Base trap limitations. The method of acquiring RCO2 by Criddle et al. (1990) required the addition of a 0.4M NaOH trap into the ampule with the respiring tissue. To accurately measure the rate of carbon dioxide given from respiring plant tissues, the surface area of the base-trap must not be limiting to the exothermic reaction of base with CO2. The trap consisted of a cut tip of a thin-walled micro-Eppendorf tube that holds 40 m l of 0.4M NaOH. The surface area for the reaction of NaOH with CO2 to form carbonate was relatively small, » 0.785 cm2. It was important to determine if the small surface area was limiting the heat production rate value in the calculation of RCO2. The addition of a folded 1 x 1 cm filter paper into the base trap increased the reaction surface considerably, » 2 cm2, with no marked increase in the heat production rate over conventional base trapping methods (Figure 4). A single-factor ANOVA (a = 0.05) showed no difference between the two base trap configurations. This experiment shows that the surface area for the reaction is sufficiently large enough with the conventional system to prevent rate limitations. An important consideration was to avoid direct contact of the base with plant tissues. Contact with NaOH causes rapid cellular damage with marked decreases in metabolism of plant tissue (data not shown).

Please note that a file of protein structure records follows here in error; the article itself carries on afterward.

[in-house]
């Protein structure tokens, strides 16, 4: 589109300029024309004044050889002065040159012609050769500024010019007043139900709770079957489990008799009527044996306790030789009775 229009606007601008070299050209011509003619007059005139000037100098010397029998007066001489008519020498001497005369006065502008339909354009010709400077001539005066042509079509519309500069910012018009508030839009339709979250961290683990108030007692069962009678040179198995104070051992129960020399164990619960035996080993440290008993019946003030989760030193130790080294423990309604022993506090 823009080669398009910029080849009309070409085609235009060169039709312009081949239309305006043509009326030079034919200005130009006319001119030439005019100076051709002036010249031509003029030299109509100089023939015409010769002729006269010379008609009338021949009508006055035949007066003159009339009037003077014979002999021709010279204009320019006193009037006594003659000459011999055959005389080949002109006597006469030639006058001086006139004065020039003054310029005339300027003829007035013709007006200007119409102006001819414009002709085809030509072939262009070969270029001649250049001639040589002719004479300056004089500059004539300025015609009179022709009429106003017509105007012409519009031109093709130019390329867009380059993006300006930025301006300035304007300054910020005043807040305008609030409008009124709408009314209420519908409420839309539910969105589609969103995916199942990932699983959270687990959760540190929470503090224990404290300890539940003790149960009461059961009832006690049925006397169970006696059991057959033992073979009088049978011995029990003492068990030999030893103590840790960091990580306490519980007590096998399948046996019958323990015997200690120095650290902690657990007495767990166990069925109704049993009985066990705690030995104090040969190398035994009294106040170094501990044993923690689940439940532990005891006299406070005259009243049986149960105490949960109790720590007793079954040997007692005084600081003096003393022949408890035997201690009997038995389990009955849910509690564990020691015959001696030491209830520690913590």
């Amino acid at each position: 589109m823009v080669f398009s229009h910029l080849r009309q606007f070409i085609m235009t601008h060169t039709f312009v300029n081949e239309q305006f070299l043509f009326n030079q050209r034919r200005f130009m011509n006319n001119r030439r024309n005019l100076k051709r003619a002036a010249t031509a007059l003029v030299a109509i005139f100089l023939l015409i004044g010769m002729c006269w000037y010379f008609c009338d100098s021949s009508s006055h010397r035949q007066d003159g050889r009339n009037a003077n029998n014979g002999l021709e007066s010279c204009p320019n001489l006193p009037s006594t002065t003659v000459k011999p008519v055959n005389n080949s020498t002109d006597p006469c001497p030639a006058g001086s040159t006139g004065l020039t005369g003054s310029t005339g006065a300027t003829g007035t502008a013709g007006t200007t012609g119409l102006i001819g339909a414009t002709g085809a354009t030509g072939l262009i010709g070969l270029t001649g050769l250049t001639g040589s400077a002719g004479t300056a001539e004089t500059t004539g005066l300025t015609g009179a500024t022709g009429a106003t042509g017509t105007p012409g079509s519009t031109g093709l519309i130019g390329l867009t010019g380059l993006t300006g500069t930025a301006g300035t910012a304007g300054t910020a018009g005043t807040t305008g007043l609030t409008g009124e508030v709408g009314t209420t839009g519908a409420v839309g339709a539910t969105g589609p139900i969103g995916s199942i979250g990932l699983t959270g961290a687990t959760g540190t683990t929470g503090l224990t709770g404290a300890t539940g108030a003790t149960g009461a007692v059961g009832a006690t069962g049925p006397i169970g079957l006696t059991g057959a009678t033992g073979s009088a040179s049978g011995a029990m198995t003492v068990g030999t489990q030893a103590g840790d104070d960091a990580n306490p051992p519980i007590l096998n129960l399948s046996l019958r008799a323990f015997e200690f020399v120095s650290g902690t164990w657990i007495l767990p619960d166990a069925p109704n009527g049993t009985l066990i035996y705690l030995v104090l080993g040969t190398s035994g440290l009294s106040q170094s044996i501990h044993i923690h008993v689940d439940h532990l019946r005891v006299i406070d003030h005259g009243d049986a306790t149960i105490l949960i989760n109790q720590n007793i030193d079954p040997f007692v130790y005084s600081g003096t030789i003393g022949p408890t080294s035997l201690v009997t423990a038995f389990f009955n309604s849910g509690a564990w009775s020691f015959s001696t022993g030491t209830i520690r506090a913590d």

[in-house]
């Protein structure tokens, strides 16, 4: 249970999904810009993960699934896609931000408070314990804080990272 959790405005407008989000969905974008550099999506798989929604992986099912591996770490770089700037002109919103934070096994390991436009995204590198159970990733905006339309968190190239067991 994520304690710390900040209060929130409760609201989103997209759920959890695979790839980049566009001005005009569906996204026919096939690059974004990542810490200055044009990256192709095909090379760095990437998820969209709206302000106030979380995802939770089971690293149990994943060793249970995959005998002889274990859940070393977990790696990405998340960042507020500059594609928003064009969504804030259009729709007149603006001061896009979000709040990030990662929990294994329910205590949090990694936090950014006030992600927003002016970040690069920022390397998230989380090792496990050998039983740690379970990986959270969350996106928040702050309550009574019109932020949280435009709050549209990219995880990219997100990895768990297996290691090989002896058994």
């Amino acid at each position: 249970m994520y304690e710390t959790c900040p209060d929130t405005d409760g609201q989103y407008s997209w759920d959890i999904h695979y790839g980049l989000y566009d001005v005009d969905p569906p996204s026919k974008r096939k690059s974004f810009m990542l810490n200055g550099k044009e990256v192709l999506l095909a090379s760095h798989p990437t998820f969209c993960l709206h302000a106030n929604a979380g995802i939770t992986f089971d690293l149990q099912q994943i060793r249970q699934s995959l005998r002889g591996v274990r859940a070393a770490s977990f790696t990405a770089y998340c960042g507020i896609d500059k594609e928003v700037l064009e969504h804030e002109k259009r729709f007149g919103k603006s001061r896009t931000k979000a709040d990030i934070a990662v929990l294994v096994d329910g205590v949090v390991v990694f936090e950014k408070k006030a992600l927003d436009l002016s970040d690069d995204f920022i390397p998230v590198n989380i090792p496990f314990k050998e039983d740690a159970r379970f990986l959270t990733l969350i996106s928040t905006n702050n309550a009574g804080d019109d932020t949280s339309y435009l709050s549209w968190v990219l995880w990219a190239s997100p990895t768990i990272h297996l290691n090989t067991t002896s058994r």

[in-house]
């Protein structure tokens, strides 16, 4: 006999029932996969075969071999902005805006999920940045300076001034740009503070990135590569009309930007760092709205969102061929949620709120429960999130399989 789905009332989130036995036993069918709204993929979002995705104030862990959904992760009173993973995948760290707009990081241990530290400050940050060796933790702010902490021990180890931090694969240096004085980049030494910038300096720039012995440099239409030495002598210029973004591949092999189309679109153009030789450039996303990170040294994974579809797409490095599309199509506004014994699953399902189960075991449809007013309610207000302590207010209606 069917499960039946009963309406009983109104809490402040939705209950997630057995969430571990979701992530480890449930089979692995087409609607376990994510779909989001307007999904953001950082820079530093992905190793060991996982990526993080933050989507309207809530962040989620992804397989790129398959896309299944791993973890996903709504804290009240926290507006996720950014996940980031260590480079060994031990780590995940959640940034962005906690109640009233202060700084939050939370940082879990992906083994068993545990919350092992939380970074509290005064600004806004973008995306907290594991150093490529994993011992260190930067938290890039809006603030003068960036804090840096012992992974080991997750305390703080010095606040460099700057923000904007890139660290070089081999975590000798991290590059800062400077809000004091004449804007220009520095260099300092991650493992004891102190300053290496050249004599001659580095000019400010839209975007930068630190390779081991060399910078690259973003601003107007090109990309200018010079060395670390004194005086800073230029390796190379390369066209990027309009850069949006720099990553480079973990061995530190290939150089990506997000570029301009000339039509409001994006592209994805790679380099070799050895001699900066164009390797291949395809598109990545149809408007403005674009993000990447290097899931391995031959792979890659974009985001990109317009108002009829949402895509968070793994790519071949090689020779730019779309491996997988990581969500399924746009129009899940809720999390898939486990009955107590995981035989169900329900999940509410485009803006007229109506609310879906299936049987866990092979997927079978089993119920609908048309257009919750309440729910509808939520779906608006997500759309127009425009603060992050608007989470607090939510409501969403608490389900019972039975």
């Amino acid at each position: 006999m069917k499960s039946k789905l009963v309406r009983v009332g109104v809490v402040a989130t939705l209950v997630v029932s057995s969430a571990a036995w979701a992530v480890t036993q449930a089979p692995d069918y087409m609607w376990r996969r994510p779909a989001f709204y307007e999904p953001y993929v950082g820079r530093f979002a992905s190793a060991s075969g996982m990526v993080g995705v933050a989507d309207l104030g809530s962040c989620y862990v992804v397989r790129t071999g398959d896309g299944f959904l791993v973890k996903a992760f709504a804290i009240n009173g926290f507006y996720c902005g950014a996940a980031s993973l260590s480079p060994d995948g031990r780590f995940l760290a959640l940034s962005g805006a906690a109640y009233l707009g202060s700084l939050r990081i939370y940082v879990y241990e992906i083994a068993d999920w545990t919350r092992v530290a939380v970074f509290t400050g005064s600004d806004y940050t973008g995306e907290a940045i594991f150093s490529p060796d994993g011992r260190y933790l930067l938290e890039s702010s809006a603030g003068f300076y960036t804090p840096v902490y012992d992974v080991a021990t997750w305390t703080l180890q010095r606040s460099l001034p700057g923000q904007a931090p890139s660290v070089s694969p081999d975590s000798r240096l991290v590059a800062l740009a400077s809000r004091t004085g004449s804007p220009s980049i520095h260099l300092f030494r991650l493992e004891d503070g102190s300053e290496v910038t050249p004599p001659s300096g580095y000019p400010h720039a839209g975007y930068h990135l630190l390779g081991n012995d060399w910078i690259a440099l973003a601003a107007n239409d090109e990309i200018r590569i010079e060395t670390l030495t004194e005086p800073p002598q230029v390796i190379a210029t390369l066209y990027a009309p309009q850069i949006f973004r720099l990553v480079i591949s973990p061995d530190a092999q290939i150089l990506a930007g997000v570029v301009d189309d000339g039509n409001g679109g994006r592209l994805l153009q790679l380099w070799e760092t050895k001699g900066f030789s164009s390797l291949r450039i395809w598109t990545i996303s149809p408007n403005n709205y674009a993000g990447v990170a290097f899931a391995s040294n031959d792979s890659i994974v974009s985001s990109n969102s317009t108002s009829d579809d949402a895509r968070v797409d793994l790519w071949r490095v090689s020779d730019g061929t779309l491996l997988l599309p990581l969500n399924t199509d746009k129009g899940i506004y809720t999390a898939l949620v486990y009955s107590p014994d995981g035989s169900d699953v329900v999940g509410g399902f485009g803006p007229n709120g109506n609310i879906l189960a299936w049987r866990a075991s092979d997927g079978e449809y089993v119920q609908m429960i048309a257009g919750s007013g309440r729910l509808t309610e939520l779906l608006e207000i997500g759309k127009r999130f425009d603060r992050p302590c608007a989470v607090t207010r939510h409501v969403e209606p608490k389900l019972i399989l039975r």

Wound response. Plants often undergo physiological changes in response to wounding. Studies have shown that the response in some species is coupled to an increase in ethylene production (Odonnell et al., 1996; Ke and Saltveit, 1989). An important implication for the calorimetric use and handling of carnation shoot tips is the discovery of a pronounced wounding response (Figure 5). Increase in metabolic heat production rates due to wounding has been investigated in other plant species measured calorimetrically, but has not been found (Breidenbach, personal communication). Compared to an uncut control, carnation tissues that were cut in half lengthwise showed a substantial increase in q. Each section of the experiment consisted of a measurement of metabolic heat production rate without a base trap, then measurement of heat production rate with the addition of a base trap, then a final verification of heat production rate measurement without a base trap. In section 1 (Figure 5), the heat production rate of an uncut shoot tip was compared to an unwounded control. Because the mass of the control shoot tip was larger than the treatment shoot tip, the microwatt trace responses were higher throughout this section of the graph. The metabolic heat production rate dropped slightly in both shoot tips over 7000 seconds which was typical for long experiments. In section 2, the control shoot tip was left untouched, but the treatment shoot tip in ampule 3 was cut in half longitudinally. The cut shoot tip, despite having a smaller mass than the control had metabolic and CO2 reaction heat production rates that had increased and were comparable to the control. In section 3, the treatment shoot tips were cut again longitudinally into quarters and compared again to an uncut control. Both the metabolic and CO2 reaction heat production rates of the wounded tissue greatly increased beyond that of the control. Whereas the heat production rates of the control shoot tip had a general decline from 390 to 355 m W over the experimental duration, the wounded shoot tip increased from 345 to 400 m W (average increase was 37 ± 25 %) with the first cut and then to 425 m W with the second cut (average additional increase of 9 ± 5%). There was no clear response in RCO2 rates between treatments. The RCO2 of the control was 0.061, 0.043 and 0.048 m mol· g-1· sec-1 for sections 1, 2 and 3, respectively. The RCO2 of the wounded shoot tip changed from 0.065, 0.056 and 0.081 m mol· g-1· sec-1, for sections 1, 2 and 3, respectively. In other replicates, the rate remained the same after cutting, in others, it either increased or decreased from original RCO2 levels. All replicate shoot tips, however, showed similar metabolic heat production rate effects from systematic wounding. This indicated that using freshly excised shoot tips calorespirometrically could produce erroneous heat production rates and perhaps RCO2 values compared to those which have grown for a period of time in vitro.